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Institute challenges Lord Chief Justice on interpreting technology for court cases

ITI has countered assertions by the Lord Chief Justice at the Sir Henry Brooke Annual Lecture that technology developments will mean court interpreters are no longer required "within a few years".

Sarah Griffin-MasonIn an open letter to Lord Burnett, the Institute cited the most recent scientific evidence showing that machine interpreting is nowhere near ready to substitute for human interpreters.

Unless significant time and resource were put into testing, developing and trialling systems for use in legal cases, there would be miscarriages of justice, increased cost to the taxpayer and disadvantage to those without English proficiency in their dealings with the legal system.

The Institute also highlighted the current unsatisfactory working conditions for interpreters: "The systems for hiring, briefing, and working with court interpreters are overdue for improvement. As you will know, the current contract has been controversial among the existing cadre of court interpreters, who feel that their views and experience have not been taken into account."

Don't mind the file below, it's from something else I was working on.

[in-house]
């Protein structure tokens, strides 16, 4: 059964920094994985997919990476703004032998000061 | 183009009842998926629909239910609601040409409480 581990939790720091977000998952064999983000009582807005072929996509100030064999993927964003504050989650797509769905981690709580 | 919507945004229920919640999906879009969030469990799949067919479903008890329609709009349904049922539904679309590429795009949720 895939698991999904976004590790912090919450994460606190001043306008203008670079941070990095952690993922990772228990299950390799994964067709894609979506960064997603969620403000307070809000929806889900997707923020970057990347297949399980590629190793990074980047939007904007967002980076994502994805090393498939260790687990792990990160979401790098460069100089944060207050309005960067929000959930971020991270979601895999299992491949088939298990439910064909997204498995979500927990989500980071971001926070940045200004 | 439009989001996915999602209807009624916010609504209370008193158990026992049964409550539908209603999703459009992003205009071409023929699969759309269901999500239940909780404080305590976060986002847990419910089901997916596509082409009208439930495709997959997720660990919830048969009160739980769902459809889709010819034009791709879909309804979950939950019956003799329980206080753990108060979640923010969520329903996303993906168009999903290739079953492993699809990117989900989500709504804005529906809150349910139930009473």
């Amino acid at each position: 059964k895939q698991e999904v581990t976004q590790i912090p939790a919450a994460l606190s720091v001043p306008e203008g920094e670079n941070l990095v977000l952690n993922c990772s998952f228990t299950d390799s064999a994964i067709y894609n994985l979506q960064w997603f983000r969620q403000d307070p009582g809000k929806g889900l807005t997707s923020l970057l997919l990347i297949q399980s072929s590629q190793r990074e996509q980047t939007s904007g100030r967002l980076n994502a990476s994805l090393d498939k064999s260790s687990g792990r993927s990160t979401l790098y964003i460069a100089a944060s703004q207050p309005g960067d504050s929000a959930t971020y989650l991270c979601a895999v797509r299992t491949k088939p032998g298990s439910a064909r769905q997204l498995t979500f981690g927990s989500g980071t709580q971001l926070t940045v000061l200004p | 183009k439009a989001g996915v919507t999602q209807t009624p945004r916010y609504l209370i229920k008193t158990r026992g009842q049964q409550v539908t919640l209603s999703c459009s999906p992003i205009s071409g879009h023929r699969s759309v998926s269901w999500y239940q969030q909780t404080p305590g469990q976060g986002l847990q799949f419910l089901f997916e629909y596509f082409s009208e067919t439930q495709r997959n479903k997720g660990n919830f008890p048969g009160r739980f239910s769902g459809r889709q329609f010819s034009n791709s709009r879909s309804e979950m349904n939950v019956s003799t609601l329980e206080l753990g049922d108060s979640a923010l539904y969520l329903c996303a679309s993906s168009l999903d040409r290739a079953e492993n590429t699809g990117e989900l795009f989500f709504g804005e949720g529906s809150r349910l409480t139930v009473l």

Commenting on the Institute’s response, ITI Chair Sarah Griffin-Mason said: “At the Institute we regularly hear about instances, in this country and overseas, in which legal cases have been delayed, complicated or compromised because of poor quality language services. There is no situation in which inaccuracy or imprecision is less acceptable – and this includes interviews and statement taking, as well as court proceedings themselves. And in light of current limitations of interpreting technology, achieving a quality service with human interpreters has to be the number one priority."

The ITI Chair has extended an invitation to the Lord Chief Justice to come and meet ITI legal interpreter members to hear their views on how to increase efficiency in the hiring and management of interpreters in the justice system.

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